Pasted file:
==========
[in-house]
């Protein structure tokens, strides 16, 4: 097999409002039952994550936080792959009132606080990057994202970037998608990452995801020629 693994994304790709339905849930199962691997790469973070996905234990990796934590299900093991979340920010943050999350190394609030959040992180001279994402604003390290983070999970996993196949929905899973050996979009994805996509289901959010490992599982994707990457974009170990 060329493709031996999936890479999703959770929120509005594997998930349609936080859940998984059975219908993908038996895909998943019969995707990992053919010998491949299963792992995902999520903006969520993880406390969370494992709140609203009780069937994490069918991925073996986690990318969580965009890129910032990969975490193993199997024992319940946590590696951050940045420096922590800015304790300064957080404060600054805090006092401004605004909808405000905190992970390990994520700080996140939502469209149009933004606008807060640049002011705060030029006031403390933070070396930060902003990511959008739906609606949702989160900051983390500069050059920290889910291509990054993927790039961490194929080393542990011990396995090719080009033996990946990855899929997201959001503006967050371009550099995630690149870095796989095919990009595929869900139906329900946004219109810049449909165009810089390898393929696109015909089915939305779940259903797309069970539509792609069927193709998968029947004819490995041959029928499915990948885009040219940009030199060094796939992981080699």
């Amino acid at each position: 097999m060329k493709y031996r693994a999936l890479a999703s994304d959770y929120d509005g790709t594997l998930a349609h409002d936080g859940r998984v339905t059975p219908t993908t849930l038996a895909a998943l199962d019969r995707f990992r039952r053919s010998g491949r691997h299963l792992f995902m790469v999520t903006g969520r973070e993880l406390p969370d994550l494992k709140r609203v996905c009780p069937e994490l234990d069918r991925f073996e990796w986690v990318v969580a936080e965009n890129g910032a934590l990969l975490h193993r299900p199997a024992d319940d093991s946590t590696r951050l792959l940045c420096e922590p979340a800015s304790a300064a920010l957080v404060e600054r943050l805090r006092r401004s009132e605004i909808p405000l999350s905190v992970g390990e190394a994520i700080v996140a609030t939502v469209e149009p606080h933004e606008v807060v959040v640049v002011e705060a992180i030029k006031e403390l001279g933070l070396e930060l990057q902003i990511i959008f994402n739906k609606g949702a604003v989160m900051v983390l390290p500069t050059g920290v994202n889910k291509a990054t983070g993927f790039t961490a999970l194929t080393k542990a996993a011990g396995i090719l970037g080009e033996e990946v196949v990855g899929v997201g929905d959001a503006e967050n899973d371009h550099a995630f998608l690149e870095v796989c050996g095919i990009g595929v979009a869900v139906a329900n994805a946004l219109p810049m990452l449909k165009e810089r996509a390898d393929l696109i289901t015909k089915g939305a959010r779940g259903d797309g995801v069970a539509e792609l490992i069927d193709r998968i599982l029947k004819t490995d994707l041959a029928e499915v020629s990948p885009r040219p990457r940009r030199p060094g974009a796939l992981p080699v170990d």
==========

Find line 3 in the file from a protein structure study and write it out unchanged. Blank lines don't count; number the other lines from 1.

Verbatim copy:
């Amino acid at each position: 097999m060329k493709y031996r693994a999936l890479a999703s994304d959770y929120d509005g790709t594997l998930a349609h409002d936080g859940r998984v339905t059975p219908t993908t849930l038996a895909a998943l199962d019969r995707f990992r039952r053919s010998g491949r691997h299963l792992f995902m790469v999520t903006g969520r973070e993880l406390p969370d994550l494992k709140r609203v996905c009780p069937e994490l234990d069918r991925f073996e990796w986690v990318v969580a936080e965009n890129g910032a934590l990969l975490h193993r299900p199997a024992d319940d093991s946590t590696r951050l792959l940045c420096e922590p979340a800015s304790a300064a920010l957080v404060e600054r943050l805090r006092r401004s009132e605004i909808p405000l999350s905190v992970g390990e190394a994520i700080v996140a609030t939502v469209e149009p606080h933004e606008v807060v959040v640049v002011e705060a992180i030029k006031e403390l001279g933070l070396e930060l990057q902003i990511i959008f994402n739906k609606g949702a604003v989160m900051v983390l390290p500069t050059g920290v994202n889910k291509a990054t983070g993927f790039t961490a999970l194929t080393k542990a996993a011990g396995i090719l970037g080009e033996e990946v196949v990855g899929v997201g929905d959001a503006e967050n899973d371009h550099a995630f998608l690149e870095v796989c050996g095919i990009g595929v979009a869900v139906a329900n994805a946004l219109p810049m990452l449909k165009e810089r996509a390898d393929l696109i289901t015909k089915g939305a959010r779940g259903d797309g995801v069970a539509e792609l490992i069927d193709r998968i599982l029947k004819t490995d994707l041959a029928e499915v020629s990948p885009r040219p990457r940009r030199p060094g974009a796939l992981p080699v170990d």